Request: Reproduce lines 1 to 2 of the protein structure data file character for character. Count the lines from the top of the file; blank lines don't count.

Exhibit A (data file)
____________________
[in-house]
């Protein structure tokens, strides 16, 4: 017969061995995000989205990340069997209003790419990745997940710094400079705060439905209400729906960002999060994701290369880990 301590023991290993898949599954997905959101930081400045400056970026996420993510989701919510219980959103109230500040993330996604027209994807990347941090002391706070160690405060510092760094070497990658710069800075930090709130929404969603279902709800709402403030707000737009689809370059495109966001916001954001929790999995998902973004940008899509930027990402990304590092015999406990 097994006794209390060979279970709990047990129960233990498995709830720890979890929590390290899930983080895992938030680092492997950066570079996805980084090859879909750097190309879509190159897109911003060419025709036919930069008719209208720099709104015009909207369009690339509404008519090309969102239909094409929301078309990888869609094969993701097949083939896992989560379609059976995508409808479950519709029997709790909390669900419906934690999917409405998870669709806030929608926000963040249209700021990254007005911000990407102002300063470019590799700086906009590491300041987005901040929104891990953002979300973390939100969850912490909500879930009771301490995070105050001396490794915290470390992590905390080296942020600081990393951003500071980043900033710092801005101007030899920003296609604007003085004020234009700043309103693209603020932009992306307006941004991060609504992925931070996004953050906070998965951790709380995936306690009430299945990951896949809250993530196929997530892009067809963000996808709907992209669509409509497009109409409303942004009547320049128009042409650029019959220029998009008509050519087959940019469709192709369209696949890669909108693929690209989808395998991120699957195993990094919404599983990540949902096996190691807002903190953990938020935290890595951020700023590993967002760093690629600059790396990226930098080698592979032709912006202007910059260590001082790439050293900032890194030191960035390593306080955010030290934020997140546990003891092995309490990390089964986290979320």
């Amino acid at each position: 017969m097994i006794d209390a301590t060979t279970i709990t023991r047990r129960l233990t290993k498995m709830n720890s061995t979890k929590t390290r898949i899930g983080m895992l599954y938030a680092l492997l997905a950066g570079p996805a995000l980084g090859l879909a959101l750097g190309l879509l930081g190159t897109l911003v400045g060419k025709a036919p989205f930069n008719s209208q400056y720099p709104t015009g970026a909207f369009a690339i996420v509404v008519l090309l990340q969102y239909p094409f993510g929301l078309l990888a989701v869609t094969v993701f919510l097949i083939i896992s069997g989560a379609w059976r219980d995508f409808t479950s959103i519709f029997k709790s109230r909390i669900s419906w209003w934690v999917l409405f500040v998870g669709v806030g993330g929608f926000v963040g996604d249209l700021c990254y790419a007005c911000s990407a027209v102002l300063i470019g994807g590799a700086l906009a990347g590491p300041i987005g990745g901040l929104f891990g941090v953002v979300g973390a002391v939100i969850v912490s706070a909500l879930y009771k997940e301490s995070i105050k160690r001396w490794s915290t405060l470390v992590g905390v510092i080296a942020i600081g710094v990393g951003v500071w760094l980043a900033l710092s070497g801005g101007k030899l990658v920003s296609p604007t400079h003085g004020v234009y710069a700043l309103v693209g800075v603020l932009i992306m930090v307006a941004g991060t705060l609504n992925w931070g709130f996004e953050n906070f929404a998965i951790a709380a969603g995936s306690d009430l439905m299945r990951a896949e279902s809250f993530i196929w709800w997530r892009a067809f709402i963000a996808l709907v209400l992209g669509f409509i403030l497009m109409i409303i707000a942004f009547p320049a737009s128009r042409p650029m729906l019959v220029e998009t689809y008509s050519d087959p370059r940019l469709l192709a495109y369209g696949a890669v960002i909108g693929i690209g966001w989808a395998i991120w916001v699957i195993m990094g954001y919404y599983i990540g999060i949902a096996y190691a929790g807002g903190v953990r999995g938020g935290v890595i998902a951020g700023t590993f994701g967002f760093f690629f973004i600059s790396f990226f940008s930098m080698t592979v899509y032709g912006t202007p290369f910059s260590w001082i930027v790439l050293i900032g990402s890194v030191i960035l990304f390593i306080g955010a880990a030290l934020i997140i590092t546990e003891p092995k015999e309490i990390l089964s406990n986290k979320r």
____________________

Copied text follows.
[in-house]
């Protein structure tokens, strides 16, 4: 017969061995995000989205990340069997209003790419990745997940710094400079705060439905209400729906960002999060994701290369880990 301590023991290993898949599954997905959101930081400045400056970026996420993510989701919510219980959103109230500040993330996604027209994807990347941090002391706070160690405060510092760094070497990658710069800075930090709130929404969603279902709800709402403030707000737009689809370059495109966001916001954001929790999995998902973004940008899509930027990402990304590092015999406990 097994006794209390060979279970709990047990129960233990498995709830720890979890929590390290899930983080895992938030680092492997950066570079996805980084090859879909750097190309879509190159897109911003060419025709036919930069008719209208720099709104015009909207369009690339509404008519090309969102239909094409929301078309990888869609094969993701097949083939896992989560379609059976995508409808479950519709029997709790909390669900419906934690999917409405998870669709806030929608926000963040249209700021990254007005911000990407102002300063470019590799700086906009590491300041987005901040929104891990953002979300973390939100969850912490909500879930009771301490995070105050001396490794915290470390992590905390080296942020600081990393951003500071980043900033710092801005101007030899920003296609604007003085004020234009700043309103693209603020932009992306307006941004991060609504992925931070996004953050906070998965951790709380995936306690009430299945990951896949809250993530196929997530892009067809963000996808709907992209669509409509497009109409409303942004009547320049128009042409650029019959220029998009008509050519087959940019469709192709369209696949890669909108693929690209989808395998991120699957195993990094919404599983990540949902096996190691807002903190953990938020935290890595951020700023590993967002760093690629600059790396990226930098080698592979032709912006202007910059260590001082790439050293900032890194030191960035390593306080955010030290934020997140546990003891092995309490990390089964986290979320």